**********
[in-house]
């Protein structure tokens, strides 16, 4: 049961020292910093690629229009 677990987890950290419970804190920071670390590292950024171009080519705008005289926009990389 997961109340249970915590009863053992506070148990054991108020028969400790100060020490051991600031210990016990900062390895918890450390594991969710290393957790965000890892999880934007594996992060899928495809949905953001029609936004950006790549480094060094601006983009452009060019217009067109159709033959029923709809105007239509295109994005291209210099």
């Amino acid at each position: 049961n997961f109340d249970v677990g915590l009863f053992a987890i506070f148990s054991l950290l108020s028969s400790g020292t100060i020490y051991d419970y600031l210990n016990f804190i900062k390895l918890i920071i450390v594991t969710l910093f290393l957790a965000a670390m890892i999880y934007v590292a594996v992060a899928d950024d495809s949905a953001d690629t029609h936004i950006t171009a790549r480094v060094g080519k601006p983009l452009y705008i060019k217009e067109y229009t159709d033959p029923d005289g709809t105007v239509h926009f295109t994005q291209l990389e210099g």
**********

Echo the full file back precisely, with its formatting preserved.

[in-house]
């Protein structure tokens, strides 16, 4: 049961020292910093690629229009 677990987890950290419970804190920071670390590292950024171009080519705008005289926009990389 997961109340249970915590009863053992506070148990054991108020028969400790100060020490051991600031210990016990900062390895918890450390594991969710290393957790965000890892999880934007594996992060899928495809949905953001029609936004950006790549480094060094601006983009452009060019217009067109159709033959029923709809105007239509295109994005291209210099």
């Amino acid at each position: 049961n997961f109340d249970v677990g915590l009863f053992a987890i506070f148990s054991l950290l108020s028969s400790g020292t100060i020490y051991d419970y600031l210990n016990f804190i900062k390895l918890i920071i450390v594991t969710l910093f290393l957790a965000a670390m890892i999880y934007v590292a594996v992060a899928d950024d495809s949905a953001d690629t029609h936004i950006t171009a790549r480094v060094g080519k601006p983009l452009y705008i060019k217009e067109y229009t159709d033959p029923d005289g709809t105007v239509h926009f295109t994005q291209l990389e210099g």